May is supposed to be somewhere well into spring. Not that you will notice, looking outside my window. The rain keeps on pouring and the thermometer refuses to budge out of the chilly zone. But as always, I refuse to let life's little contradictions get to me. And so, filled with the joy of anticipation, I decided to dedicate myself to the traditional wardrobe seasonal switch, ecstatic at the thought of uniting myself once more with my summer frocks. And then, in the middle of my folding and shelf-allocating mission, I heard the call of fashion - the call that cannot be denied. And so, shivering with excitement (and cold), I engaged myself in a serial try-out. And... Dear oh dear. I really wasn't prepared for the shocking sight.
What happened was this: when I tried to fit myself into those clothes I had once so lovingly selected, I realized how badly we suited one another. Granted, there were in the pile a few redeeming classics that didn't not emphasize so boldly all my physical flaws. But for a surprisingly big portion of my garbs, I could not, for the life of me, imagine how they ever related to the way I looked. Not that they were ugly (at least not in my opinion, but then again, seeing how bad my judgment can sometimes be, I feel I should not push this point any farther), but my clothes and me looked like a mismatch made in hell.
To get over my shock, I escaped from a mean-spirited floral strapless dress and tried to figure out how I could have ever shown such a poor understanding of what I really looked like and what actually suited me. Finally, I have to admit that the experience, although quite unpleasant, was an eye-opener.
In order to explain things, I have to go back a little, to a time long gone - childhood. Growing up is an ugly business. In the beginning it's all fine: ice-creams, swings and summer camps. But then, very slowly, it comes - a whiff of something going terribly wrong. For me, it hit when I realized that ice-creams made me fat, swings made me sick and summer camp gave me lice. To top it all, I started growing zits. This specific development part was the most painful one, considering that my schoolyard arch-enemy was as spot-free and as perfectly groomed as ever. As expected, all the boys were totally smitten with the my wicked foe and completely oblivious to her dubious ways and her devilish lineage (there is no doubt in my mind that she was a direct descendent of Beelzebub).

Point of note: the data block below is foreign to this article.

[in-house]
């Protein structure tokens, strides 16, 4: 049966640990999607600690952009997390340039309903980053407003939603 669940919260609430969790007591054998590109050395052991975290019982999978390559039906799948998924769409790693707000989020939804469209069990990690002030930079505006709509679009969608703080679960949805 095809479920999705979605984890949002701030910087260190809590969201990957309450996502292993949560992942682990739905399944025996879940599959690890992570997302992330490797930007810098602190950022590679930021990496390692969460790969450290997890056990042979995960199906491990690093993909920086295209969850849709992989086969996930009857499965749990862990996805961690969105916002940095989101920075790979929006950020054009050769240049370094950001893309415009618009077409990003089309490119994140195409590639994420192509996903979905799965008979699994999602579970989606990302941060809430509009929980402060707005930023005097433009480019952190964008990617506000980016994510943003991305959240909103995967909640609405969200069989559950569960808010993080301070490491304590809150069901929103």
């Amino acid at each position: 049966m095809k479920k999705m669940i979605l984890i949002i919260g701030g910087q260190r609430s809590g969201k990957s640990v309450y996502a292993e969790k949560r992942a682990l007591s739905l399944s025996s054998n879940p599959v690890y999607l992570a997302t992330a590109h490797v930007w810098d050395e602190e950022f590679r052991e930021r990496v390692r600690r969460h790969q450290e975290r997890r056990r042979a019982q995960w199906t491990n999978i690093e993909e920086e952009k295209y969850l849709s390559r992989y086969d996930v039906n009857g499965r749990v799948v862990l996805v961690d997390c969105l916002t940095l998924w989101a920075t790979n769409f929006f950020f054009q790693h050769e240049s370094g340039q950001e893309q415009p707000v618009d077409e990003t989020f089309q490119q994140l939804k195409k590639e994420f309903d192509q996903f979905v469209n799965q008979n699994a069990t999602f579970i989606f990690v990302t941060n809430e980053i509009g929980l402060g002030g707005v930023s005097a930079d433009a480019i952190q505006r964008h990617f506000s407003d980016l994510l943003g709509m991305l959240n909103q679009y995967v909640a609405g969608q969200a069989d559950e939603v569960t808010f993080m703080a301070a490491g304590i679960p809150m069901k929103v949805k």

And so it started - the never-ending search of what went wrong. The primary suspect in my investigation: Body. It has failed me at every turn - growing in odd ways, sprouting ignominies, and embarrassing me in the worst possible ways. Come to think of it, it's probably the best definition I've ever heard of high treason but for obvious reasons, execution was not an option, so I opted for the time-honored and fail-proof tradition of witch-hunting. I started spending the better part of my time closely scrutinizing every pore, measuring every fold and cursing my gene pool.
The bottom line was that I blamed my body for every problem that arose in my life, while putting the image of my ever slim and ever smiling arch-enemy on a pedestal. Oh, I hated her guts, but let's face it, she was much closer than I would ever be to glossy perfection. And glossy perfection was the end to all my means. With time, it became my definition of beauty and fashion. Unfortunately for my genes and me, it had nothing to do with us.
And there you have it, the secret of my odd fashion choices. Somehow, I have managed to select the trends that would make the Beelzebub-spawn look like a goddess, and me like a sea-lion dressed for the circus.
I always had a strong dislike for all the theories and methods aimed to teach me how to love myself and my body. I'm very suspicious towards love and happiness to begin with. And I certainly don't intend to take this kind of crap from any stranger wearing long, loose, red velvet skirts. I mean, what better way to spice up your day then cursing the shape of your nostrils/disappearing waist line/(fading) hair color first thing in the morning?
But then again, something had to be done. I cannot go on wearing the most unsuitable clothes, looking like a color-blind drag-queen. So I did it. I've decided I'd learn to appreciate my body. Not for some spiritual growth, heaven forbid! No, it is for a much worthier reason - looks. The only way to reconcile my figure with fashion is to stop cursing it and appreciate it for what it is. If I dedicated as much time to this new activity as I did to throwing stones at my own image, I might actually find out what really suits me and find clothes that look good on me. I know, it sounds as far-fetched as world peace. I have a dream.